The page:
Dear Friends.

I'm running a small café in the quiet harbour town of Hafnarfjörður in Iceland. I would like to ask you your opinion, if I may. If you were to walk into a Quaker-run cafe, what would your expectations be? It could be anything from food to bookkeeping, cleaning to wages. Literally any expectations/hopes/desires relating to the running of a café in a 'Quakerly fashion'. I want to offer something that really promotes what we stand for as a Society. Any ideas? Your opinions would be very much appreciated.

In Friendship,

David

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I would want everyone to feel welcomed.  No decorations, simplicity rules.  separate areas for quite and fellowship.  

That's wonderful, James, thank you so much! Inclusive, simply decorated, and a choice of quiet or lively areas. Love it :)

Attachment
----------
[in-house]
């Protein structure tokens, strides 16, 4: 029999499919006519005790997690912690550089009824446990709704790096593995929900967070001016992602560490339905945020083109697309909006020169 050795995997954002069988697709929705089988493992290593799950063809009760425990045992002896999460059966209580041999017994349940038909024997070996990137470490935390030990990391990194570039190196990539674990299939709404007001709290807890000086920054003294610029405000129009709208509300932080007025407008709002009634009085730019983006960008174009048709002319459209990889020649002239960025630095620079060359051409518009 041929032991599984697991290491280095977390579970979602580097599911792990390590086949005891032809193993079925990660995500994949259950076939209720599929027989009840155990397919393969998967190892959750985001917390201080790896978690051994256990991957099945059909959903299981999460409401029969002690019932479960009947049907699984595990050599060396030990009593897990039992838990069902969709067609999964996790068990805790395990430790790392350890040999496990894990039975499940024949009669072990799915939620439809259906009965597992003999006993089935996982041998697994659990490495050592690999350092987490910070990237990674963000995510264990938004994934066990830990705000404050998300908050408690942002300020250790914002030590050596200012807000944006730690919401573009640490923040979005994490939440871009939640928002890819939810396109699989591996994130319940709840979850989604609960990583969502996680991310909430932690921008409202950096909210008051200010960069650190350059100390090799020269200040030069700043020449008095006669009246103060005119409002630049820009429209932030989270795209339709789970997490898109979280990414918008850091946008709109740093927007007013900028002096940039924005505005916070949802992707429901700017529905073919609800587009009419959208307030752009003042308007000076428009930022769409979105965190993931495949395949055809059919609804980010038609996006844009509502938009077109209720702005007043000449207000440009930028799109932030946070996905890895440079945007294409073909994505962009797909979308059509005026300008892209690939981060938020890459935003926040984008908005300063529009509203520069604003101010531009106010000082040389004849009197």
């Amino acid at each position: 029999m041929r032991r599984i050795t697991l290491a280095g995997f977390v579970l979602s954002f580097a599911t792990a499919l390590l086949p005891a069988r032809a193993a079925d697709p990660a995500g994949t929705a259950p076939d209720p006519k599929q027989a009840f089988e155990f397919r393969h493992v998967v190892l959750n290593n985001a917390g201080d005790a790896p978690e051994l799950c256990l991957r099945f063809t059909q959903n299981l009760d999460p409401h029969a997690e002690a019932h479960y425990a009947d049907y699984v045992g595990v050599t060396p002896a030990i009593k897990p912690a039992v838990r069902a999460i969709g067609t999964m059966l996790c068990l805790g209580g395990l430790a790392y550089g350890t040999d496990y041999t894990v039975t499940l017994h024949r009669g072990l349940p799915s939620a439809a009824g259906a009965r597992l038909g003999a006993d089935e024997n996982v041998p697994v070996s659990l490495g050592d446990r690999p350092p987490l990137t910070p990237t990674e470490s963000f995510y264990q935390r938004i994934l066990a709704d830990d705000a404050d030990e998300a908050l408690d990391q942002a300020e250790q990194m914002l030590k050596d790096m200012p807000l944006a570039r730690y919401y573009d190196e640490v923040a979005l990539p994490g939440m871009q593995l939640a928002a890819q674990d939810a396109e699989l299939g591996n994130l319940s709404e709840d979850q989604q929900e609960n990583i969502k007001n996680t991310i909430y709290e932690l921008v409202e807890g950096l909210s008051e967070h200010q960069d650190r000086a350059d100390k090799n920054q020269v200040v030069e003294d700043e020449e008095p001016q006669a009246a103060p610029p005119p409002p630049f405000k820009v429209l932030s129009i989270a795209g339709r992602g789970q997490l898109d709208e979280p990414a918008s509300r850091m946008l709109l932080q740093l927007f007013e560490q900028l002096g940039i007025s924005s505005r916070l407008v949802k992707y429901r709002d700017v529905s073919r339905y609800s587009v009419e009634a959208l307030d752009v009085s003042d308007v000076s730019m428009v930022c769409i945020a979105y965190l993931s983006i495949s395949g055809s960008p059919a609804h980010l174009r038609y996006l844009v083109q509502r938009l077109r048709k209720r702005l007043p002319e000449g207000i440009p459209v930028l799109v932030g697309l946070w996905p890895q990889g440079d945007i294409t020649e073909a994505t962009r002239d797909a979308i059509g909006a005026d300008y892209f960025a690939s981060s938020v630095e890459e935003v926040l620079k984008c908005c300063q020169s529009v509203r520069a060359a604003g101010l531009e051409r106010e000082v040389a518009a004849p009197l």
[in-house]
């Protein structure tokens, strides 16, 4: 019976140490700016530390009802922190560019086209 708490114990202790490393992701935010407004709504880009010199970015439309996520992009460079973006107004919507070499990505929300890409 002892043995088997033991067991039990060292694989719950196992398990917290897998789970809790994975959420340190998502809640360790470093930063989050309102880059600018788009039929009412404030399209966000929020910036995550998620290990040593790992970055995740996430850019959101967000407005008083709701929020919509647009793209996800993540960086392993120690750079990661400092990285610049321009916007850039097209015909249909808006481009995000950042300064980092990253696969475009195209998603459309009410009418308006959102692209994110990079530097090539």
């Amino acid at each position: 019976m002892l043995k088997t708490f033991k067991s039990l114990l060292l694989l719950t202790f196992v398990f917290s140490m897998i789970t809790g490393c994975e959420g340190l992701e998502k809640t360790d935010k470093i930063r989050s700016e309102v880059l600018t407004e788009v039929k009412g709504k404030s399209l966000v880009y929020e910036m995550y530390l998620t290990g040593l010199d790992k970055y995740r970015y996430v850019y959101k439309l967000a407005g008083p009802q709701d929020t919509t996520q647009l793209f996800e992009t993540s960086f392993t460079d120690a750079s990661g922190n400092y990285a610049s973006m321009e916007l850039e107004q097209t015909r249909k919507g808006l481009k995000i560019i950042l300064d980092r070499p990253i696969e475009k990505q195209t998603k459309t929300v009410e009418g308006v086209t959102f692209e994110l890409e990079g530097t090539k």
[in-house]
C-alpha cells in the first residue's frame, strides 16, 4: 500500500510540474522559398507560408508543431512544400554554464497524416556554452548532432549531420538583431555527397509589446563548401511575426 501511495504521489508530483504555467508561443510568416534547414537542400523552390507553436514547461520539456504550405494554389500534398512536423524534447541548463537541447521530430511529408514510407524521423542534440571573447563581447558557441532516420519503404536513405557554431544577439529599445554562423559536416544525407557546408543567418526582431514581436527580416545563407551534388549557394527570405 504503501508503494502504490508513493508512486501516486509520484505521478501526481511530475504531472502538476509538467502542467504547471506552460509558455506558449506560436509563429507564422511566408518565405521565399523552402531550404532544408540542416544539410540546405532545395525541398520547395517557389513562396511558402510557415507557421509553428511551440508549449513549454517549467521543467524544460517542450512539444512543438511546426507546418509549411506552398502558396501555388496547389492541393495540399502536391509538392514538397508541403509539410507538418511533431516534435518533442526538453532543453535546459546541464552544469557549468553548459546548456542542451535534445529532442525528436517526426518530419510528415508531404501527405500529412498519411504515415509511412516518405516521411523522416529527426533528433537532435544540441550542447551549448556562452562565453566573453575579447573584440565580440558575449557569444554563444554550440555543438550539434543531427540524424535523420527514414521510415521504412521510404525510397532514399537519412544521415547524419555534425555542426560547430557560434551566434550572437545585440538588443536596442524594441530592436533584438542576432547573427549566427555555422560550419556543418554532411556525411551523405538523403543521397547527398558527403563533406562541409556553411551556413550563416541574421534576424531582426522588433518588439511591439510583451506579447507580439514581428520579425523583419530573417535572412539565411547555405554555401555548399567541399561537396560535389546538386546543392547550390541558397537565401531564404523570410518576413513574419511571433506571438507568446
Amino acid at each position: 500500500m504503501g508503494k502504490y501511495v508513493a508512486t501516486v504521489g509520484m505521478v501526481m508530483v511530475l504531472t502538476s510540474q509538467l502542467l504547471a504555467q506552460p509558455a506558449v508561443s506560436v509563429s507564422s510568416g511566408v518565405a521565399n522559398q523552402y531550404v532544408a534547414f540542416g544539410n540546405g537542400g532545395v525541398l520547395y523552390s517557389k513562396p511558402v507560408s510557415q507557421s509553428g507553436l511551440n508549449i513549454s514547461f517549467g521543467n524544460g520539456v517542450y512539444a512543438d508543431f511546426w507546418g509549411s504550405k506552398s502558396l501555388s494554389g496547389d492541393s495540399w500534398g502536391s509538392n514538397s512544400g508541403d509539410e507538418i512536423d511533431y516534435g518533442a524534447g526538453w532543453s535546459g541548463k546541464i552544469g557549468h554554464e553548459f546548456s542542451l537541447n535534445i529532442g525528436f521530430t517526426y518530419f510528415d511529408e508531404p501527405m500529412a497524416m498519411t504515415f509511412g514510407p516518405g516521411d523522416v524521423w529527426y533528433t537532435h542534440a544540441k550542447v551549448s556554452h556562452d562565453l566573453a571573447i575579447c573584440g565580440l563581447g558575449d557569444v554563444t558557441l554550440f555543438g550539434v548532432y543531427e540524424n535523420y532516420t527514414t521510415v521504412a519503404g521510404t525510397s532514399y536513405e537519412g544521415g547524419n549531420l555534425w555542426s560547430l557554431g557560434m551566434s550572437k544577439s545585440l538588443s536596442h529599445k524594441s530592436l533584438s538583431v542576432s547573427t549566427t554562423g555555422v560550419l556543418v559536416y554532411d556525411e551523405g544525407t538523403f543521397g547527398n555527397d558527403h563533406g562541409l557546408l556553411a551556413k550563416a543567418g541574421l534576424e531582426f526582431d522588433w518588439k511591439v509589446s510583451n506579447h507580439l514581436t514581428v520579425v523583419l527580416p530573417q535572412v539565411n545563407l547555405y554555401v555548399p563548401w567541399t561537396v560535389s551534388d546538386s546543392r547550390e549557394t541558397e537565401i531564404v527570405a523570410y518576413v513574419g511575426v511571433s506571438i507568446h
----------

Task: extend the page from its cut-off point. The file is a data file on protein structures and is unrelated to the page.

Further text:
James C Schultz said:

I would want everyone to feel welcomed.  No decorations, simplicity rules.  separate areas for quite and fellowship.  

Fair trade coffee, tea, and other food goods would be important if you purchase them from developing countries and aim to represent the Society well as an ethical entity. While also trendy, fair trade certification is important in that it ensures that food producers are adequately compensated and that certain standards relating to child labor laws are followed. Fair trade practices are comparable to past Quaker refusal to purchase products of slave labor.

Similarly, a fair wage (preferably a living wage, whatever that is where you live) for all full-time employees (whatever qualifies as full-time where you live) is obviously a must.

Honest customer service and bookkeeping practices are another clear requirement.

Superficially, I agree with James on the expectations of simple decor and separate spaces for quiet and fellowship. Plain wooden elements, paint in shades of grey only, and no portraiture are hallmarks of Quaker decoration. You might look at images of old Quaker meeting houses to get a sense of their style.

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